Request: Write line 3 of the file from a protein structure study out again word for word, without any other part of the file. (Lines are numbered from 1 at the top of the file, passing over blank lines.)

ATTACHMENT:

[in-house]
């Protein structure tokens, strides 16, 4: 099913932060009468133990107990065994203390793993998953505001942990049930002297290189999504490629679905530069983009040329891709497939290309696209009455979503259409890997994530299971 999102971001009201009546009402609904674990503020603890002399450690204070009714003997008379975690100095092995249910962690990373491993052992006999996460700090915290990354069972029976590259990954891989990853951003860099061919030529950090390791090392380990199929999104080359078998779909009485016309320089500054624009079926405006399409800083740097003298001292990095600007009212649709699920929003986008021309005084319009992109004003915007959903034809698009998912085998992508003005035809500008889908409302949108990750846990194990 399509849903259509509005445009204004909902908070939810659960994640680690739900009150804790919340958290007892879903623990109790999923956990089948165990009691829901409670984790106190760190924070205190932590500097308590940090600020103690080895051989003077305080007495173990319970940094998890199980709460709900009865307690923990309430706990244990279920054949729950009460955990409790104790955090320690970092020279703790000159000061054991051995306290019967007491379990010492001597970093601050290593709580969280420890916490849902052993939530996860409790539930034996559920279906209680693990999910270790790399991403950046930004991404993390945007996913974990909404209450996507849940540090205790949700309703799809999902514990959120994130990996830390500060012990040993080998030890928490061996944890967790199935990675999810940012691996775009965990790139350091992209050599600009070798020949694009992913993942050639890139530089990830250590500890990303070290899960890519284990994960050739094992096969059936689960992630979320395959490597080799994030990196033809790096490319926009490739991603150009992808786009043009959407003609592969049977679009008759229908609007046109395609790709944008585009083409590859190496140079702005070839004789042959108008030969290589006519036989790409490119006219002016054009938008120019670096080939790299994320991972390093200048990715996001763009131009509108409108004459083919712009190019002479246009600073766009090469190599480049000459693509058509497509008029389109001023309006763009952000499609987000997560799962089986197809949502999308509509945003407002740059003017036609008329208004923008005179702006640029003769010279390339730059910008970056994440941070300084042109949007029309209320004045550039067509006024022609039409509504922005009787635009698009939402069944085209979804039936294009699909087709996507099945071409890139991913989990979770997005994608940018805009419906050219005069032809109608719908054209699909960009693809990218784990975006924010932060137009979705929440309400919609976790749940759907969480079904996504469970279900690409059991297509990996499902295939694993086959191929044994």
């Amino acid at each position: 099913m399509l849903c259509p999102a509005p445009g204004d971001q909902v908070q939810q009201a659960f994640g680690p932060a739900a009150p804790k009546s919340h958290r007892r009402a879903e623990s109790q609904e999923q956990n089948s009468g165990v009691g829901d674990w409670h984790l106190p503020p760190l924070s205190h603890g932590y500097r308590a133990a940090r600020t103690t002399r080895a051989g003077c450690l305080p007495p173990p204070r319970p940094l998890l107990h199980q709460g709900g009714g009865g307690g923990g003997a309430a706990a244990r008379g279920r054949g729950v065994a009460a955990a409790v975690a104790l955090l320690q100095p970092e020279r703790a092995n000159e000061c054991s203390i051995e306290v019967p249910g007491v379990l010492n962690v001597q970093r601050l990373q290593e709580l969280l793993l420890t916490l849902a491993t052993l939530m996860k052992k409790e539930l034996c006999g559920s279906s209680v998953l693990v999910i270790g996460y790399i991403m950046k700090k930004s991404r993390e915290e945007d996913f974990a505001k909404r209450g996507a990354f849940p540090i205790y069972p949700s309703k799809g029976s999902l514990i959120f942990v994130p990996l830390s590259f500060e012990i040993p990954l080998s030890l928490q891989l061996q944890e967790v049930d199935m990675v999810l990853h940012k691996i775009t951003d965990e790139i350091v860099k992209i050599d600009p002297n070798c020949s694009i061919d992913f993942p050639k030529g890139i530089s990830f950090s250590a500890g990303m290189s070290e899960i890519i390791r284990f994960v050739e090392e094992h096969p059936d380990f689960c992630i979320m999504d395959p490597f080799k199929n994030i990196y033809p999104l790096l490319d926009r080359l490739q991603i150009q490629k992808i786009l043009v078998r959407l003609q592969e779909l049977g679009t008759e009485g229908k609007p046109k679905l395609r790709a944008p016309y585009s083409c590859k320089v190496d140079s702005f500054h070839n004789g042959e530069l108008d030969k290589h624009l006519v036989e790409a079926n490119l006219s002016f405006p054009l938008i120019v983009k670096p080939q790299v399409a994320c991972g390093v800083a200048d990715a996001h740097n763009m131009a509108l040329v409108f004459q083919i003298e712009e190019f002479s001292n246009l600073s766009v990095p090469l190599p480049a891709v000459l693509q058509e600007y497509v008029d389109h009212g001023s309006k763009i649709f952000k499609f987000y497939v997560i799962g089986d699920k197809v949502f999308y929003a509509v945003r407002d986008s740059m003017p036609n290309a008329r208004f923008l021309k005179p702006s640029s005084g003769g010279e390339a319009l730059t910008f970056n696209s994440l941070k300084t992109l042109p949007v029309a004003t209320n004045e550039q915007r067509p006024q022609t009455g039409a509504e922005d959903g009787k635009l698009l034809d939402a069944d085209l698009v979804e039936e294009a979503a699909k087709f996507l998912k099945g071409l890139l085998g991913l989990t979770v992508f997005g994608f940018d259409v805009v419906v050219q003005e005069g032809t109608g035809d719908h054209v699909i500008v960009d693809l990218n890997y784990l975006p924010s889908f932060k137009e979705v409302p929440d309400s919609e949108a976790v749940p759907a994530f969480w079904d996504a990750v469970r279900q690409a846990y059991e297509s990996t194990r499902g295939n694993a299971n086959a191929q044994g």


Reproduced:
């Amino acid at each position: 099913m399509l849903c259509p999102a509005p445009g204004d971001q909902v908070q939810q009201a659960f994640g680690p932060a739900a009150p804790k009546s919340h958290r007892r009402a879903e623990s109790q609904e999923q956990n089948s009468g165990v009691g829901d674990w409670h984790l106190p503020p760190l924070s205190h603890g932590y500097r308590a133990a940090r600020t103690t002399r080895a051989g003077c450690l305080p007495p173990p204070r319970p940094l998890l107990h199980q709460g709900g009714g009865g307690g923990g003997a309430a706990a244990r008379g279920r054949g729950v065994a009460a955990a409790v975690a104790l955090l320690q100095p970092e020279r703790a092995n000159e000061c054991s203390i051995e306290v019967p249910g007491v379990l010492n962690v001597q970093r601050l990373q290593e709580l969280l793993l420890t916490l849902a491993t052993l939530m996860k052992k409790e539930l034996c006999g559920s279906s209680v998953l693990v999910i270790g996460y790399i991403m950046k700090k930004s991404r993390e915290e945007d996913f974990a505001k909404r209450g996507a990354f849940p540090i205790y069972p949700s309703k799809g029976s999902l514990i959120f942990v994130p990996l830390s590259f500060e012990i040993p990954l080998s030890l928490q891989l061996q944890e967790v049930d199935m990675v999810l990853h940012k691996i775009t951003d965990e790139i350091v860099k992209i050599d600009p002297n070798c020949s694009i061919d992913f993942p050639k030529g890139i530089s990830f950090s250590a500890g990303m290189s070290e899960i890519i390791r284990f994960v050739e090392e094992h096969p059936d380990f689960c992630i979320m999504d395959p490597f080799k199929n994030i990196y033809p999104l790096l490319d926009r080359l490739q991603i150009q490629k992808i786009l043009v078998r959407l003609q592969e779909l049977g679009t008759e009485g229908k609007p046109k679905l395609r790709a944008p016309y585009s083409c590859k320089v190496d140079s702005f500054h070839n004789g042959e530069l108008d030969k290589h624009l006519v036989e790409a079926n490119l006219s002016f405006p054009l938008i120019v983009k670096p080939q790299v399409a994320c991972g390093v800083a200048d990715a996001h740097n763009m131009a509108l040329v409108f004459q083919i003298e712009e190019f002479s001292n246009l600073s766009v990095p090469l190599p480049a891709v000459l693509q058509e600007y497509v008029d389109h009212g001023s309006k763009i649709f952000k499609f987000y497939v997560i799962g089986d699920k197809v949502f999308y929003a509509v945003r407002d986008s740059m003017p036609n290309a008329r208004f923008l021309k005179p702006s640029s005084g003769g010279e390339a319009l730059t910008f970056n696209s994440l941070k300084t992109l042109p949007v029309a004003t209320n004045e550039q915007r067509p006024q022609t009455g039409a509504e922005d959903g009787k635009l698009l034809d939402a069944d085209l698009v979804e039936e294009a979503a699909k087709f996507l998912k099945g071409l890139l085998g991913l989990t979770v992508f997005g994608f940018d259409v805009v419906v050219q003005e005069g032809t109608g035809d719908h054209v699909i500008v960009d693809l990218n890997y784990l975006p924010s889908f932060k137009e979705v409302p929440d309400s919609e949108a976790v749940p759907a994530f969480w079904d996504a990750v469970r279900q690409a846990y059991e297509s990996t194990r499902g295939n694993a299971n086959a191929q044994g």